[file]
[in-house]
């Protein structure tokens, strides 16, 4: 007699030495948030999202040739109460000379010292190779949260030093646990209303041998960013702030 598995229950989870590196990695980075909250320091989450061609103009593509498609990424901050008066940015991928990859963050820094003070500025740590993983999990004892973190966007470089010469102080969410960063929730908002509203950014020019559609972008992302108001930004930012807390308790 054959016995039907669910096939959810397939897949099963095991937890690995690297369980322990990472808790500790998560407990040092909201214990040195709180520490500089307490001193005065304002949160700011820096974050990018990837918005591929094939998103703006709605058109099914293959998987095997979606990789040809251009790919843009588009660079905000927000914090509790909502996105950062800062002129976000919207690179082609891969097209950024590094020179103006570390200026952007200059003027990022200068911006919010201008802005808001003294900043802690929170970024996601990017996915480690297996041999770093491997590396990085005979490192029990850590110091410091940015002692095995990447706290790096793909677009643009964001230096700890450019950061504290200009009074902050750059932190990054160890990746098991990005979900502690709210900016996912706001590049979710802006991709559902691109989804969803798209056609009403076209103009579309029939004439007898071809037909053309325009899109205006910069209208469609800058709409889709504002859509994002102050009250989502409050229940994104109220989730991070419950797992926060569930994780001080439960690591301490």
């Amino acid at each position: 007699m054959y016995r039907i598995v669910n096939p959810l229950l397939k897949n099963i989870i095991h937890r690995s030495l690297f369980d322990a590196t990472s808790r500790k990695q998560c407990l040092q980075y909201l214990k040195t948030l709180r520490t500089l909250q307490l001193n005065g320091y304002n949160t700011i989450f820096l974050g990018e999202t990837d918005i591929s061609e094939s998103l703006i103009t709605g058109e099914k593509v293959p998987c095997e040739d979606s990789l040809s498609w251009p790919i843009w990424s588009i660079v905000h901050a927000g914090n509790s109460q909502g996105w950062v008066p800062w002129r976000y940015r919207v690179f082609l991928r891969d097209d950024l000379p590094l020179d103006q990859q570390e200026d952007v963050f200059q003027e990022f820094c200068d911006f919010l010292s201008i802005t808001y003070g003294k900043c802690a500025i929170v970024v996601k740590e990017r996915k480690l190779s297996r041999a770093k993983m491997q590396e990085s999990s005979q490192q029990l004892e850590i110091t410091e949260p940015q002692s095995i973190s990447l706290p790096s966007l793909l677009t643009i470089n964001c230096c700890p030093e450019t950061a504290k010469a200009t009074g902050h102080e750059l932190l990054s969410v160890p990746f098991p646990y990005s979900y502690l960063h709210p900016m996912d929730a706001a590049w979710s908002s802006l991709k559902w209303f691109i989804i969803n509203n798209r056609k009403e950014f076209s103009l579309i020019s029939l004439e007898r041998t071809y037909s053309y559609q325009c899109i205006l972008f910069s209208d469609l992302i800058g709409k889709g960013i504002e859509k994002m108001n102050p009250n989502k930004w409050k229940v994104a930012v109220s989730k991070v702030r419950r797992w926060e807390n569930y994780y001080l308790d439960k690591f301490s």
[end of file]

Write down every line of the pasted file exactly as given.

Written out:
[in-house]
């Protein structure tokens, strides 16, 4: 007699030495948030999202040739109460000379010292190779949260030093646990209303041998960013702030 598995229950989870590196990695980075909250320091989450061609103009593509498609990424901050008066940015991928990859963050820094003070500025740590993983999990004892973190966007470089010469102080969410960063929730908002509203950014020019559609972008992302108001930004930012807390308790 054959016995039907669910096939959810397939897949099963095991937890690995690297369980322990990472808790500790998560407990040092909201214990040195709180520490500089307490001193005065304002949160700011820096974050990018990837918005591929094939998103703006709605058109099914293959998987095997979606990789040809251009790919843009588009660079905000927000914090509790909502996105950062800062002129976000919207690179082609891969097209950024590094020179103006570390200026952007200059003027990022200068911006919010201008802005808001003294900043802690929170970024996601990017996915480690297996041999770093491997590396990085005979490192029990850590110091410091940015002692095995990447706290790096793909677009643009964001230096700890450019950061504290200009009074902050750059932190990054160890990746098991990005979900502690709210900016996912706001590049979710802006991709559902691109989804969803798209056609009403076209103009579309029939004439007898071809037909053309325009899109205006910069209208469609800058709409889709504002859509994002102050009250989502409050229940994104109220989730991070419950797992926060569930994780001080439960690591301490």
């Amino acid at each position: 007699m054959y016995r039907i598995v669910n096939p959810l229950l397939k897949n099963i989870i095991h937890r690995s030495l690297f369980d322990a590196t990472s808790r500790k990695q998560c407990l040092q980075y909201l214990k040195t948030l709180r520490t500089l909250q307490l001193n005065g320091y304002n949160t700011i989450f820096l974050g990018e999202t990837d918005i591929s061609e094939s998103l703006i103009t709605g058109e099914k593509v293959p998987c095997e040739d979606s990789l040809s498609w251009p790919i843009w990424s588009i660079v905000h901050a927000g914090n509790s109460q909502g996105w950062v008066p800062w002129r976000y940015r919207v690179f082609l991928r891969d097209d950024l000379p590094l020179d103006q990859q570390e200026d952007v963050f200059q003027e990022f820094c200068d911006f919010l010292s201008i802005t808001y003070g003294k900043c802690a500025i929170v970024v996601k740590e990017r996915k480690l190779s297996r041999a770093k993983m491997q590396e990085s999990s005979q490192q029990l004892e850590i110091t410091e949260p940015q002692s095995i973190s990447l706290p790096s966007l793909l677009t643009i470089n964001c230096c700890p030093e450019t950061a504290k010469a200009t009074g902050h102080e750059l932190l990054s969410v160890p990746f098991p646990y990005s979900y502690l960063h709210p900016m996912d929730a706001a590049w979710s908002s802006l991709k559902w209303f691109i989804i969803n509203n798209r056609k009403e950014f076209s103009l579309i020019s029939l004439e007898r041998t071809y037909s053309y559609q325009c899109i205006l972008f910069s209208d469609l992302i800058g709409k889709g960013i504002e859509k994002m108001n102050p009250n989502k930004w409050k229940v994104a930012v109220s989730k991070v702030r419950r797992w926060e807390n569930y994780y001080l308790d439960k690591f301490s």